All-Star Superman therefore emerges as a tribute to Superman's Silver Age adventures and to the Superman ideal -- to humanity's struggle to do good and to create legends that influence us to do so. It is not, however, a "workable" Superman, the kind of Superman like John Byrne's or Geoff Johns's that could host his own series -- Morrison's All-Star-universe Superman is a hero but not necessarily a leading man. This makes Morrison's work on the DC New 52 Action Comics all the more interesting -- if All-Star is Morrison's loftiest image of Superman, how will that differ from his Superman who needs to function in a series month in and month out?

[Absolute All-Star Superman includes an introduction by Chip Kidd, original covers and one variant, commentary and sketches by Grant Morrison and Frank Quitely on the covers, character, and villains of All-Star, script sample, detail on the Twelve Labors of Superman]

Coming up this week, then, the Collected Editions review of Grant Morrison's DC New 52 Action Comics debut, Superman: Action Comics - Superman and the Men of Steel. See you then!

(By the way: this floored me. Don't read unless you want major All-Star Superman spoilers. You won't read All-Star the same after this.)
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11 comments:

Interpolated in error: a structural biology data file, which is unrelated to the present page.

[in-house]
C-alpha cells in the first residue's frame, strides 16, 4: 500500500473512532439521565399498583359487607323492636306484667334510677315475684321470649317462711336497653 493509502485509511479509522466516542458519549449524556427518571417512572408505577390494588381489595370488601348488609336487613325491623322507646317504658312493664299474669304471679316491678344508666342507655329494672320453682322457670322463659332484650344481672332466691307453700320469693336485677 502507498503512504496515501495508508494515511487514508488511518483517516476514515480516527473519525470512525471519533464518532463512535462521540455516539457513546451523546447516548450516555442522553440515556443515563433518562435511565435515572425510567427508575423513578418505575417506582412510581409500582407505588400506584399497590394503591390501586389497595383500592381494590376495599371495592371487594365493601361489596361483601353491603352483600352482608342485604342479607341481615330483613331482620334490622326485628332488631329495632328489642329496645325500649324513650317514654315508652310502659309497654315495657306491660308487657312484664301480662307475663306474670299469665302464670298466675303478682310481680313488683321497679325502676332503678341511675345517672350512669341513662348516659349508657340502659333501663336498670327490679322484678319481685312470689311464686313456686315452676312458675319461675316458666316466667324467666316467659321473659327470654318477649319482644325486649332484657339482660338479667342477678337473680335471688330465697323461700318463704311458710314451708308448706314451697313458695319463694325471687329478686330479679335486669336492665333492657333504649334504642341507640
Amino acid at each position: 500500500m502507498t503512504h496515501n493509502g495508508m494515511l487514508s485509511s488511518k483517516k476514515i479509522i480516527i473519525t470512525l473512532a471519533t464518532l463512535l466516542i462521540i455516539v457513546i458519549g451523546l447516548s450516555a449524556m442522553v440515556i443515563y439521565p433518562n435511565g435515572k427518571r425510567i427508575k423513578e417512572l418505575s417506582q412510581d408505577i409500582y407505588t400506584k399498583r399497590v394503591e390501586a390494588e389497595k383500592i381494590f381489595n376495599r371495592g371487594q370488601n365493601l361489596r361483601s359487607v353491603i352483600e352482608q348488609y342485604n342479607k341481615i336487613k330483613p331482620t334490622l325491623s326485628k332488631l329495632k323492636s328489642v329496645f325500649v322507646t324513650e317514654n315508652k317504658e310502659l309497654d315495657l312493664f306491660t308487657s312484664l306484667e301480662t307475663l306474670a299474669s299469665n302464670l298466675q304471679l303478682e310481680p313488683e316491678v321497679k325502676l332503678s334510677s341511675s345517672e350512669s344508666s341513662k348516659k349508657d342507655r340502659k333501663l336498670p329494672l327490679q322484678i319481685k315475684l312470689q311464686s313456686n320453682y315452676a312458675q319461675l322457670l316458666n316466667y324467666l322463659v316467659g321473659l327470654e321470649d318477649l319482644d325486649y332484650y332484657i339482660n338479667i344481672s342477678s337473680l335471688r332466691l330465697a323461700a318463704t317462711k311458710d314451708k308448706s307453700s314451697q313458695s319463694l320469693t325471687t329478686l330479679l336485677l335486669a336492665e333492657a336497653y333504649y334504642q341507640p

1. The deluxe All-Star Superman was one of my few DC purchases this year, and it was totally worth it. I can only imagine how much better the Absolute version is. It's also one of the rare occasions in which I can stand Frank Quitely's art--the story makes me look past the faces.

    As for the theory you linked to... when I first heard about that, I re-read the book with it in mind, and it does make a lot of sense.

    Have you considered going back and re-reading JLA One Million, considering that this kinda-sorta-maybe ties into it?

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  2. Wow, I've read this book and several reviews at different times and it still amazes me that there's something new to learn or discover each time. Your take that All Star Superman is really a story of humanity's triumph was something I sensed, but wasn't able to think of as an overarching theme. The primary scene that makes me think of it was Superman saving the girl from jumping in suicide (which was a scene that sadly didn't make it to the animated series). Truly a worthy addition in any collection.

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  3. I've read this book a few times before (I own the 2011 12-issue softcover), and I knew most of the symbolism you mentioned as well as many others have...I never caught the Lex/Leo references until now. Wow. Morrison has that ability where you re-read it over and over again, and you learn something new every time. That to me, is the highlight of Morrison. You practically get smarter every time you read a Morrison book.

    I like the Silver-Age knowledge of explaining Morrison's general writing style. Not the Silver-Age references because their are a ton of it here and most of Morrison's books. You summed up exactly how and why Morrison writes the way he does. It's that reason people either love and understand his writing, and those who hate or don't understand it. It goes both ways.

    But overall, All-Star Superman is worth checking out for Superman fans. I do think it's highly overrated though (I think Kurt Busiek's Superman: Secret Identity is equal to or greater then All-Star Superman).